Mike Gold: Moore Than You’ll Ever Know
When I tell the truth, it is not for the sake of convincing those who do not know it, but for the sake of defending those that do • William Blake
Last Thursday, the Guardian – last real newspaper on Earth – carried a story by Sian Cain revealing Alan Moore was retiring from comic books. I guess Alan was promoting his William Blake-inspired novel, Jerusalem in a unique manner.
Being a professional cynic, my initial thought was “hadn’t he done that already?” No, Alan has quite publicly left the services of various and sundry publishers – DC Comics, Marvel, IPC – because he is a man of principle, and I mean that with the highest respect. And a reading of the piece reveals he hasn’t double-locked the door behind him, telling Cain “I may do the odd little comics piece at some point in the future, (but) I am pretty much done with comics.”
That saddens me, as I’m part of the rather formidable horde of readers that feels Moore is about as good as it gets. His current work in Cinema Purgatorio, one of the most interesting anthology comics I’ve seen since the debut of 2000 A.D., meets that standard. But I totally understand his point about what superhero comics mean to him and why it’s time to move on, and it is simply the rock-solid truth:
“The superhero movies – characters that were invented by Jack Kirby in the 1960s or earlier – I have great love for those characters as they were to me when I was a 13-year-old boy. They were brilliantly designed and created characters. But they were for 50 years ago. I think this century needs, deserves, its own culture. It deserves artists that are actually going to attempt to say things that are relevant to the times we are actually living in. That’s a longwinded way of me saying I am really, really sick of Batman.”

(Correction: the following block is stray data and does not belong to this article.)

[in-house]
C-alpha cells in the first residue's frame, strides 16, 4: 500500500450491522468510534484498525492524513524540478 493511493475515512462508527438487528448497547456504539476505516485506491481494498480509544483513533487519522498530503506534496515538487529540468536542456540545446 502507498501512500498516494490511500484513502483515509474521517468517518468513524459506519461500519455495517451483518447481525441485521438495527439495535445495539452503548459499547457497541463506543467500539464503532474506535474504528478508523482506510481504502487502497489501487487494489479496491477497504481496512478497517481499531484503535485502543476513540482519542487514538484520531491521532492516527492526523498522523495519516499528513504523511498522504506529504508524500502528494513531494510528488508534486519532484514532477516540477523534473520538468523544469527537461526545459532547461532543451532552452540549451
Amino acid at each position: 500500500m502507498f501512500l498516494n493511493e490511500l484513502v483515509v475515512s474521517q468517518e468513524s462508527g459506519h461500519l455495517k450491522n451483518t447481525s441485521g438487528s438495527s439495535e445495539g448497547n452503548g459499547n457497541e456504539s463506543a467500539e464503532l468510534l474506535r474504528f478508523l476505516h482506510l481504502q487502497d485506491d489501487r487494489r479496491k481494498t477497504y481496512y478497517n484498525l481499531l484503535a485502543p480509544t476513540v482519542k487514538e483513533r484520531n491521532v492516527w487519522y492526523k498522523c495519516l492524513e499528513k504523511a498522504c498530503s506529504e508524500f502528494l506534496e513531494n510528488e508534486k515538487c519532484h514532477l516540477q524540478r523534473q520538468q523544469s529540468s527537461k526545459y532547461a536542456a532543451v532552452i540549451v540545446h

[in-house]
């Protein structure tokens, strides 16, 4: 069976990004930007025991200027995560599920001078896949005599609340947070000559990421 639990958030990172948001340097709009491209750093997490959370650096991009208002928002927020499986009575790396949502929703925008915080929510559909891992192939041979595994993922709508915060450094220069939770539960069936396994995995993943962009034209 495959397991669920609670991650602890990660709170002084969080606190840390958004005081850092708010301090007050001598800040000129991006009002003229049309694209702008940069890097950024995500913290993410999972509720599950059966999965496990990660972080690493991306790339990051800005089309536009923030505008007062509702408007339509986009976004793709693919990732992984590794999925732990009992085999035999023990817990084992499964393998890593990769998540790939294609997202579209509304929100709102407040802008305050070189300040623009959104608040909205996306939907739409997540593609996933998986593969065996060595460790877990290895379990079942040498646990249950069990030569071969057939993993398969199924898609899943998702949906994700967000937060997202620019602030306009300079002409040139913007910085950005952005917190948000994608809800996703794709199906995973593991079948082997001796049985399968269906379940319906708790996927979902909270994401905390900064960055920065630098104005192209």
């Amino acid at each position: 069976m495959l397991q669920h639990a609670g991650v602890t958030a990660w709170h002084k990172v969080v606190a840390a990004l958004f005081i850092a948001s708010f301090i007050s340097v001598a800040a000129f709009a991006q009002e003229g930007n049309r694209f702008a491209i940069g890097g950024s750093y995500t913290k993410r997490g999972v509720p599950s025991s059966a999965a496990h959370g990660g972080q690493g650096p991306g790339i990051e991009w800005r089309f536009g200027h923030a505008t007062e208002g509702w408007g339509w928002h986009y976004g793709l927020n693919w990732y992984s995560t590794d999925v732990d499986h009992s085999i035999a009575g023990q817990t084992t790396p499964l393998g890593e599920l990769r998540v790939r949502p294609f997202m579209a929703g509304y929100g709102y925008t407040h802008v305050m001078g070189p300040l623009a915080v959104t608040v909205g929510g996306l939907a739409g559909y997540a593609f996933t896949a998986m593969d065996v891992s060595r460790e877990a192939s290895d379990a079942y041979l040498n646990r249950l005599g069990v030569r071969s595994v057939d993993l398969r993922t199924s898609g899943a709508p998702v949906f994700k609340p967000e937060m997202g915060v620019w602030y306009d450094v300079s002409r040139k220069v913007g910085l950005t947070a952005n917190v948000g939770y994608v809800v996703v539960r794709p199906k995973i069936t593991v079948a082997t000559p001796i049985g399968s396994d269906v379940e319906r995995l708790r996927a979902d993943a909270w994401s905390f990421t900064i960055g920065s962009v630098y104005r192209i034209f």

I’d said Alan Moore is a man of principle. In some ways, his behavior reminds me of Steve Ditko, another important comics creator who stands up for his beliefs. And like Steve, this behavior has bewildered some of his fans, promoted criticism well before the Internet made that totally defatigable, and even caused people to doubt his sanity because he wouldn’t simply take the money and run. I don’t have to agree with all or even most of Moore’s views to respect his stand, and I say the same about Ditko. Hell, I’ll say the same thing about me – I change my mind from time to time. I like to think of that as keeping an open mind, but it’s also the result of a short attention span.
Nonetheless, in this time of massive political turbulence in both the United Kingdom and the United States, Alan Moore’s most important contribution to our shared culture is that he has always been the real thing. If he were running for office… well, I might move if he won, but I think he would as well. However, unlike those who actually do run for office, I’m absolutely certain I know where he stands.
Alan is a man of principle.
I welcome to see his future works that he will be doing because they are outside of his comfort zone. But as far as his comics work is concerned, well, Alan Moore, so long, and thanks for all the fish.